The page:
arose, while the cloud, or fog, became thicker as the noise increased. We now stood ready for a discharge. The noise still approached, till at length we could hear the sound of innumerable voices. At that time the darkness had so increased that the men, with their guns iu the position for making a charge, could scarcely discern the points of their bayonets. When the rehels, as well as we could judge, had advauced sufficiently near for us to fire effectively, I gave the word of command. Volley followed volley, and all the while the enemy made no advance. Had they been aware of the smallness of our number, they would have swallowed us up; hut not knowing what force was opposed to them, they were intimidated. Still we kept up our fire, till, the darkness dispersing, we could see that the rebel host was thrown into complete confusion. By this time our commanding-officer, knowing by the firing that an attack had commenced, came up with all his forces, and the rebels fled in all directions. Thus did the Lord deliver us out of the hands of our enemies, and not one of us has received the slightest scar! But,' added he, 'poor Simpson has fallen! A shot from the enemy, after they commenced their retreat, struck him, and he is no more!' Simpson had been a member of our Society, and having joined the yeomanry, he continued, contrary to all remonstrance, to unite with them in their military exercises on the Lord's day. One of the most important facts relative to this affair is, that God signally honoured and defended those who had honoured him in the observance of the Sabbath." (See Memoir, p. 197.)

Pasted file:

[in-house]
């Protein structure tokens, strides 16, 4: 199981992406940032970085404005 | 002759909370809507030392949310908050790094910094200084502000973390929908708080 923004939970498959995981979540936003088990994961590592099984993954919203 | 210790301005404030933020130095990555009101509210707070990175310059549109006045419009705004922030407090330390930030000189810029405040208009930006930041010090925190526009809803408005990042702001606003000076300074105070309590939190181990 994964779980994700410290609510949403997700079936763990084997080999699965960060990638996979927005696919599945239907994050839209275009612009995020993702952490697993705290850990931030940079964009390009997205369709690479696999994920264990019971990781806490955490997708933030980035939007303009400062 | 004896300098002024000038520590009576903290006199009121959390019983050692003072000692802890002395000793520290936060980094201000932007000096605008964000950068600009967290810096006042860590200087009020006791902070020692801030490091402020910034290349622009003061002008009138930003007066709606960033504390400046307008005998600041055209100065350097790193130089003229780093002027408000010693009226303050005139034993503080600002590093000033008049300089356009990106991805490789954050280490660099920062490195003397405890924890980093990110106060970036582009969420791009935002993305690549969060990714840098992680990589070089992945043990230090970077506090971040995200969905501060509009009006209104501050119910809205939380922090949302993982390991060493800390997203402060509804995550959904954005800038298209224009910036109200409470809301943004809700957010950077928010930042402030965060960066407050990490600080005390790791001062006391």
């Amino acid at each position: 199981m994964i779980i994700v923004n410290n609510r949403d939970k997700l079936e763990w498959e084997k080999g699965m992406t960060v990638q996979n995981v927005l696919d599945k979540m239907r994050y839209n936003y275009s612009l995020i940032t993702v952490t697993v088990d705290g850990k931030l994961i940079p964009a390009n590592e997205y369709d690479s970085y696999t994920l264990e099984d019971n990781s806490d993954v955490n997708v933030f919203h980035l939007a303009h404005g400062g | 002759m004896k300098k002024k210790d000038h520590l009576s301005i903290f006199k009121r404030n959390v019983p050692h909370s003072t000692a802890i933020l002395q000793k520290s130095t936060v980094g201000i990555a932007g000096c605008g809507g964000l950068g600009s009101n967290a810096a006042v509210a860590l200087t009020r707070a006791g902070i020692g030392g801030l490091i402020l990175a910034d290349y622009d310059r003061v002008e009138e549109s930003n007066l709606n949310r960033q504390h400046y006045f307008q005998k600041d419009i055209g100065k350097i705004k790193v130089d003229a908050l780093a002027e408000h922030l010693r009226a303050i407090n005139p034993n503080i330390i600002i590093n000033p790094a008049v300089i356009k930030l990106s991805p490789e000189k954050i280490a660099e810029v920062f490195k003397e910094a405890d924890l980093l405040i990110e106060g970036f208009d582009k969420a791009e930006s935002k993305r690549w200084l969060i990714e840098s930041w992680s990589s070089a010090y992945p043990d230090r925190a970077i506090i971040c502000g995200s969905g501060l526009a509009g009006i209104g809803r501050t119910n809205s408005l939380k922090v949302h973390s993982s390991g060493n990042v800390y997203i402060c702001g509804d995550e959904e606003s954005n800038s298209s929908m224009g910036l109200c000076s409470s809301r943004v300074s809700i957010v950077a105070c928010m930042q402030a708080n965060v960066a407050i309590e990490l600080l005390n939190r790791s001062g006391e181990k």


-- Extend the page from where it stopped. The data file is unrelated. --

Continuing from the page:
What a singular providence! And what an evidence that the watchful eye of God is over his people! Ten righteous men would have saved the cities of the plain; and here we find that ten pious men actually saved Monasterevan. Their conscientious observance of the Sabbath would not allow them to profane its sacred hours, even under a pretence of preparing to defend their native town. And yet their loyalty was unquestionable, and their names deserved a place amougst the most brave and courageous of Eriu's noble and patriotic sons. Their deference to the Sabbath exposed them to reproach and persecution, and a worthless officer placed thorn in the very heart of danger. They suffered for Christ's sake, but—